Watch yourself as if you are someone you don’t know

Suppose we want to develop a relationship with someone. We will observe them carefully, noting how they behave in various situations and especially in difficult situations. By such observation, we can learn a lot about others.

Intriguingly, we can use the same strategy of careful observation to learn about ourselves. Why would we do that? We know ourselves already, don’t we? Actually, no. We are incredibly complex, having many kinds of desires, emotions and thoughts. And these exist at various levels inside us: some at the surface, some, buried deep within.

We can get a sense of the unknown within us by contemplating how we sometimes surprise ourselves by our good actions and sometimes shock ourselves by our bad actions. Either way, the point remains that we don’t know ourselves well enough. That’s why we can and should use self-observation to increase our self-understanding.

While observing ourselves, we need to ensure that we don’t get so lost in ourselves that we forget the purpose of observing ourselves: self-transformation. The Bhagavad-gita (06.05) recommends purposeful self-observation when it urges us to elevate ourselves with ourselves, not degrade ourselves with ourselves.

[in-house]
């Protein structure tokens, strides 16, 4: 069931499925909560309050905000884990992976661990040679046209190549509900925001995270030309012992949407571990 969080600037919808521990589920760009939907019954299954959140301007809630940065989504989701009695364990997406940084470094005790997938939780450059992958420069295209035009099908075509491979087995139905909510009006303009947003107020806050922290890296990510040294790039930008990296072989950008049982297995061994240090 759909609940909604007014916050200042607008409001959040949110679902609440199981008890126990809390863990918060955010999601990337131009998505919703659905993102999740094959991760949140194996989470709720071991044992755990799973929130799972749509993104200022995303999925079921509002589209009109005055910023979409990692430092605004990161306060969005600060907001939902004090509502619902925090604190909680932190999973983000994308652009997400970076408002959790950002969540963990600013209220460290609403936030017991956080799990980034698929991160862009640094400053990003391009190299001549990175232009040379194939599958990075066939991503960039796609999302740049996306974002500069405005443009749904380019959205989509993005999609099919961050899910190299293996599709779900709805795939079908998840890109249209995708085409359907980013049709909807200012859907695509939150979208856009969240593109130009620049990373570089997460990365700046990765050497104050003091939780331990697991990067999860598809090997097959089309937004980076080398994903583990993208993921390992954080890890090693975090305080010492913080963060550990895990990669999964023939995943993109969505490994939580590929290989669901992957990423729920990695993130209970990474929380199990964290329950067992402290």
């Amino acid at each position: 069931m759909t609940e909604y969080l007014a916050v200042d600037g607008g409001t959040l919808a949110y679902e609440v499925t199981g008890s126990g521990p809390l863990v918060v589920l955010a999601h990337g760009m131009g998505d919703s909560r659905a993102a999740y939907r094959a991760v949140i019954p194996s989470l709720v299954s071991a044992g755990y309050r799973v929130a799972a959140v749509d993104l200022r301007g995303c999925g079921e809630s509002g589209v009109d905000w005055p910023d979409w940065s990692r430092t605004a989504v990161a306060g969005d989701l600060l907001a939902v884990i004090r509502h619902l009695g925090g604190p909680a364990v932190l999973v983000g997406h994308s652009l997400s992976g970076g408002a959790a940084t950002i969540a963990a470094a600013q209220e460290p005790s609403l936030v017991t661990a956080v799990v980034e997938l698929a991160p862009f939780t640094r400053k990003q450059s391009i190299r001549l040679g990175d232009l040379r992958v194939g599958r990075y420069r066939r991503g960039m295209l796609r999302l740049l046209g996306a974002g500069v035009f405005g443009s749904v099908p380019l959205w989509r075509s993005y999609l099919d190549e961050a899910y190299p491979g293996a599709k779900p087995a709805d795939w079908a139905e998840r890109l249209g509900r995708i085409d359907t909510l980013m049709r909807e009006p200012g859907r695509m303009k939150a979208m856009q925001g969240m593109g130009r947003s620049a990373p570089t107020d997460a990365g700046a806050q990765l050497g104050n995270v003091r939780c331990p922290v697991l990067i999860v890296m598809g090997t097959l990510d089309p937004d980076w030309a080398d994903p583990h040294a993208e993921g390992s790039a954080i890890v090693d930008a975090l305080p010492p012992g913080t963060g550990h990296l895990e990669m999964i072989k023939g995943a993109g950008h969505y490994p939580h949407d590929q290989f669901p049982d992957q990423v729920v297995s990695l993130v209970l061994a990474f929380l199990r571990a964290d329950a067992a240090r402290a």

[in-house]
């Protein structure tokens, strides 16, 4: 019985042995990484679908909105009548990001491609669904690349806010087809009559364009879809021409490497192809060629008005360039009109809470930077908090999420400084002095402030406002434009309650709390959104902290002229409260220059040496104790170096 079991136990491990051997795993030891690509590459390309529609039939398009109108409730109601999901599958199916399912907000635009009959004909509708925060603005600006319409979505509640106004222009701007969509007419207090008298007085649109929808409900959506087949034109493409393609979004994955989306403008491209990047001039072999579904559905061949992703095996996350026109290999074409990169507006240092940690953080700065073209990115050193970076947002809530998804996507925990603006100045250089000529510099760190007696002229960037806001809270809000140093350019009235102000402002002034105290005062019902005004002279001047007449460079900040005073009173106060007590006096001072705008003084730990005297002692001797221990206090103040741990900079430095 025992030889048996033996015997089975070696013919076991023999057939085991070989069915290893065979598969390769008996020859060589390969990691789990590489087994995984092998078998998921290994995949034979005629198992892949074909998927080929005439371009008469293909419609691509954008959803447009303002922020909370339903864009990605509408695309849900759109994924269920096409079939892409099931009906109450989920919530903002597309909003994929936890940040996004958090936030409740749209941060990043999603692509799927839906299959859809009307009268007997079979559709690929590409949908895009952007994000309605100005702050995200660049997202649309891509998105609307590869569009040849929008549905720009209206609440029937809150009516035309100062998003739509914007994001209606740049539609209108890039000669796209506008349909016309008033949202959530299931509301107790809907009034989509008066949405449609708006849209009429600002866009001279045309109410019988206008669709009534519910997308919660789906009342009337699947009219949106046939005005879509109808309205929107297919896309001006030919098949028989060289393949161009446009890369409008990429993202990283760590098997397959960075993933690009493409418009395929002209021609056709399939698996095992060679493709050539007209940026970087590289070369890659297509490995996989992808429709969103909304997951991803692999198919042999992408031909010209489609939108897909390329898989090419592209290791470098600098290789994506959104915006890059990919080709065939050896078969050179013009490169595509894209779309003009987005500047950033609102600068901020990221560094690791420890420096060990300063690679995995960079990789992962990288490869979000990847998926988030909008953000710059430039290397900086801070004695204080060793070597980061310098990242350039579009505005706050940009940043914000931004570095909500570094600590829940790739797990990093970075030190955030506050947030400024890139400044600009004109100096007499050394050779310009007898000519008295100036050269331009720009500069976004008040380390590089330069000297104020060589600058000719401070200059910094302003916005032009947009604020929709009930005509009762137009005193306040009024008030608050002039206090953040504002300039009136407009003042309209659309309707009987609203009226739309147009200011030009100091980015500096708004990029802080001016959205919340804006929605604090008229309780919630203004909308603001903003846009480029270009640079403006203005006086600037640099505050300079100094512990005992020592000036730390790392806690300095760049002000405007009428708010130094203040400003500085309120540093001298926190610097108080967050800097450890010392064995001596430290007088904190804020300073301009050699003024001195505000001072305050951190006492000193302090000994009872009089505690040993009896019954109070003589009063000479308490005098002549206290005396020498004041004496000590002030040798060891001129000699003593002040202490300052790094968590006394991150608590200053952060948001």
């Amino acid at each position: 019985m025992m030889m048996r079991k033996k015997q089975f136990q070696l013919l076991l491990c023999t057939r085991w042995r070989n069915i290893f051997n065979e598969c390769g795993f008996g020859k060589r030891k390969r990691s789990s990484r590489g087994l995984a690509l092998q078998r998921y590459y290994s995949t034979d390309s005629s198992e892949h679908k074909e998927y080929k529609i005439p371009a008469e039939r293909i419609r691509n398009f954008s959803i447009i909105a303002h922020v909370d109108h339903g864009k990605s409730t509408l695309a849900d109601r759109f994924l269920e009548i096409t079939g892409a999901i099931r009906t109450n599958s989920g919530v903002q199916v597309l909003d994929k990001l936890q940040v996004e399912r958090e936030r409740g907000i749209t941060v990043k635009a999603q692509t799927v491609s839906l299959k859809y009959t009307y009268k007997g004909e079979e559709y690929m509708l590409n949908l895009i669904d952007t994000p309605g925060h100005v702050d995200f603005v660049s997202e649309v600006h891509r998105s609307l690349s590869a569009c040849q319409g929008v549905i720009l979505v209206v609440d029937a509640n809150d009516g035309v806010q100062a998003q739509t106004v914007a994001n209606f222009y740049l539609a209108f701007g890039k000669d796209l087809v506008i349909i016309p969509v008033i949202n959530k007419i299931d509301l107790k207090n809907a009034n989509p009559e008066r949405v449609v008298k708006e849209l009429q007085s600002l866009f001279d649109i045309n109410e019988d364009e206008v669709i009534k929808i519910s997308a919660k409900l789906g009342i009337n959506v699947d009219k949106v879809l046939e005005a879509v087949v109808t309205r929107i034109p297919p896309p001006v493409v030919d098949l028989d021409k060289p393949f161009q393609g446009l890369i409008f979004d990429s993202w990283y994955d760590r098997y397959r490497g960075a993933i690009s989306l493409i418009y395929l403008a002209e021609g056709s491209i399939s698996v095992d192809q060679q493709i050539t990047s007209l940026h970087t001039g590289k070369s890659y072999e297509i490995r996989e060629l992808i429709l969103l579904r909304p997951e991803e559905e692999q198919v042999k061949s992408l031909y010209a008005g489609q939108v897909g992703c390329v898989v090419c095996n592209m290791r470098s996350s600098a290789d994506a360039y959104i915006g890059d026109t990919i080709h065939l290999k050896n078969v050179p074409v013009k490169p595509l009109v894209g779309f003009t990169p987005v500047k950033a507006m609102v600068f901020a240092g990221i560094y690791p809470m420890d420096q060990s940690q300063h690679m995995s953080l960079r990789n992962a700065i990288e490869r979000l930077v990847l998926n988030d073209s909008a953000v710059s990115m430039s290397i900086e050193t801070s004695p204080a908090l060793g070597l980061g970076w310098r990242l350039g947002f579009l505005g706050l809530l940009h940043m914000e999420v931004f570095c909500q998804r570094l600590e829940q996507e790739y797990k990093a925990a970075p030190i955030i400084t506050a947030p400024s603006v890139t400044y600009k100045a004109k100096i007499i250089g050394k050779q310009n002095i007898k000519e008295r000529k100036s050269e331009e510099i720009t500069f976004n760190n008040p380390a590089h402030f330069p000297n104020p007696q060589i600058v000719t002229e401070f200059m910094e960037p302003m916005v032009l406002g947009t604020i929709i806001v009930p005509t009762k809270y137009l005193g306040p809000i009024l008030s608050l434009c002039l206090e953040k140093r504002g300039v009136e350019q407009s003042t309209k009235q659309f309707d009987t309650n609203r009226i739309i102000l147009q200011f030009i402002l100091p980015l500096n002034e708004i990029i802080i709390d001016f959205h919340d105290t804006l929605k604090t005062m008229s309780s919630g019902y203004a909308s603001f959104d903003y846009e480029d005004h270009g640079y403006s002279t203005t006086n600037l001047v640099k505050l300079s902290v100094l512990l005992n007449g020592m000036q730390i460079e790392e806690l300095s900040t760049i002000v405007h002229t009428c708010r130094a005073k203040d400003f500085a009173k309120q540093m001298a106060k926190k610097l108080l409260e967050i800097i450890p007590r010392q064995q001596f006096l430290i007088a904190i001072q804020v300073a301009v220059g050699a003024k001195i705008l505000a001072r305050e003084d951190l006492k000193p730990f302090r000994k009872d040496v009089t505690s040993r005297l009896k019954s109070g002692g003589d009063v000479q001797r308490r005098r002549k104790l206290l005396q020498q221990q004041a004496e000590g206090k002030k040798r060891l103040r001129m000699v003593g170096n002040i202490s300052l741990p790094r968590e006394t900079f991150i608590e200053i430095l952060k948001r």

When we try to transform ourselves, we often fail. One reason is that we often focus on self-restraint and self-criticism, thereby creating negative feelings such as discouragement, deprivation and resentment. Instead, if we begin our journey of self-transformation by focusing on self-observation, then we will seek to understand how we can transform ourselves.

Suppose we spot someone doing something counter-productive. If we don’t know them well, but still care for them, then we won’t immediately restrain or reproach them; we will seek to find a way to communicate our concern as sensitively and effectively as possible.

When we adopt a similar approach toward ourselves, then self-observation, self-understanding and self-transformation will grow simultaneously, seamlessly, symbiotically.

Think it over:

  • Why do we need to observe ourselves?
  • How does shifting our focus from self-transformation to self-observation help us?
  • For three days, try to look at yourself once every hour. Did you learn anything useful about yourself?

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